Advancing technologies, software developments and greater digital connectivity are also creating new opportunities to address some of the challenges of visibility and trust in supply chains. Similarly, some businesses are starting to recognize the opportunities for eradicating modern slavery by investing in new tools, programs and collaborative initiatives.
Where to start
Organizations can start by focusing on the following:
Deciding what to do
No entity can manage and mitigate risks throughout their full value chain on day one. Establishing a road map will usually require stakeholder engagement and an agreed risk-based approach. Levels of due diligence and commitment to remediation will need to be determined based on the risks that are present, and prioritized based on other factors relevant to the entity, such as ability to directly influence those risks. While the greatest focus of effort should be where your organization is directly causing or contributing to modern slavery, you should also consider how you may be indirectly causing or contributing to modern slavery beyond first-tier suppliers.
A focus on due diligence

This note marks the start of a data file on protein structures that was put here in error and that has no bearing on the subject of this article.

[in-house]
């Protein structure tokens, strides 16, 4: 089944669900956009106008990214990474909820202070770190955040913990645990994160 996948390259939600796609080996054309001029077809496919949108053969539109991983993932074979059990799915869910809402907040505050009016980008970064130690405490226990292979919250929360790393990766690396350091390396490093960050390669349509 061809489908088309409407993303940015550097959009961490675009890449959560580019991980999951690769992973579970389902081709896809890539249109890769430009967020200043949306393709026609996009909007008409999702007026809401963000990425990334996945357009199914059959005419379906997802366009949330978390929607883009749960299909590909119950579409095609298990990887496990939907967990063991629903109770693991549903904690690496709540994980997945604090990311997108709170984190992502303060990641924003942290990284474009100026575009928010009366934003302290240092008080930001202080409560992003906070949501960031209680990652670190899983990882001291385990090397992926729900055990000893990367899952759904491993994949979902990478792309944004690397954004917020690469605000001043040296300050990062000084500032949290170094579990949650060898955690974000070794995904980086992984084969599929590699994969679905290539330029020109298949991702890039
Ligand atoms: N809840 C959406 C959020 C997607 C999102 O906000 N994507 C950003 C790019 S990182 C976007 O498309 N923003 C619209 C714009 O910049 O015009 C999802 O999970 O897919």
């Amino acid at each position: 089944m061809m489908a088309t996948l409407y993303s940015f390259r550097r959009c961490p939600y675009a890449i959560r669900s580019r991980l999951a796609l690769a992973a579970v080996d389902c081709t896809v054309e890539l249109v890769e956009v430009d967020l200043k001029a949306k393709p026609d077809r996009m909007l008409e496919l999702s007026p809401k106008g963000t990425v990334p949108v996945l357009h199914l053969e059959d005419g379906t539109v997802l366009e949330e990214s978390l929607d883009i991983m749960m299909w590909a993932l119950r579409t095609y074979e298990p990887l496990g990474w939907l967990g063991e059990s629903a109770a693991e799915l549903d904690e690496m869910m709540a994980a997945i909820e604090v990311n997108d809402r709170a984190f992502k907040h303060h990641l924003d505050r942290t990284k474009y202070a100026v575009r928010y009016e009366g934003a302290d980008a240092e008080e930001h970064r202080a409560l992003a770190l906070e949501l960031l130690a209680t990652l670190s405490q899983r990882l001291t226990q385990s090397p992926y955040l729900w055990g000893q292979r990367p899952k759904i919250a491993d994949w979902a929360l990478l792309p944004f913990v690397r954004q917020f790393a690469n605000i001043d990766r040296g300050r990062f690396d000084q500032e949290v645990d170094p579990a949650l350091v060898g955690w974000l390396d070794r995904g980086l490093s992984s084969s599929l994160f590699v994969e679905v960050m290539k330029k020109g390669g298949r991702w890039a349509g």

Historically, many businesses have limited their supply chain and human rights management approach to a requirement that their suppliers provide a current certification; an audit report; a signed commitment to the buyers’ and retailers’ “supplier code of conduct”; or even merely referencing compliance with local laws in the contract terms and conditions. More recently, there is growing acceptance that this approach has done little to improve standards in supply chains, and has often been ineffective at driving real change. Further, there is a tendency of companies to focus their efforts on their first-tier suppliers, whereas research is showing the greatest modern slavery risks are present in outsourced sub-tiers of supply chains. There is, therefore, work to be done for businesses to revisit what controls are in place to manage the supply chain risks and to appropriately design and resource the related due diligence processes.
Undertaking these tasks should help organizations to comply with current and emerging global legislation, as well as meet more demanding and constantly shifting customer, investor and community expectations. Companies that recognize the commercial opportunity and take a proactive and strategic approach could achieve benefits too. Specifically, they may profit by offering low-risk, transparent supply chains or certified ethical products to meet customer demands. They are also likely to generate other rewards, such as avoiding disruption; building strong, productive supplier relationships; employee engagement; customer loyalty; and investor and regulator confidence. But perhaps most importantly, they will contribute to finally reducing modern slavery in our global supply chains
EY Climate Change and Sustainability Services (CCaSS) teams can support organizations’ management of their human rights risks and the livelihoods of the workforce in their value chain.
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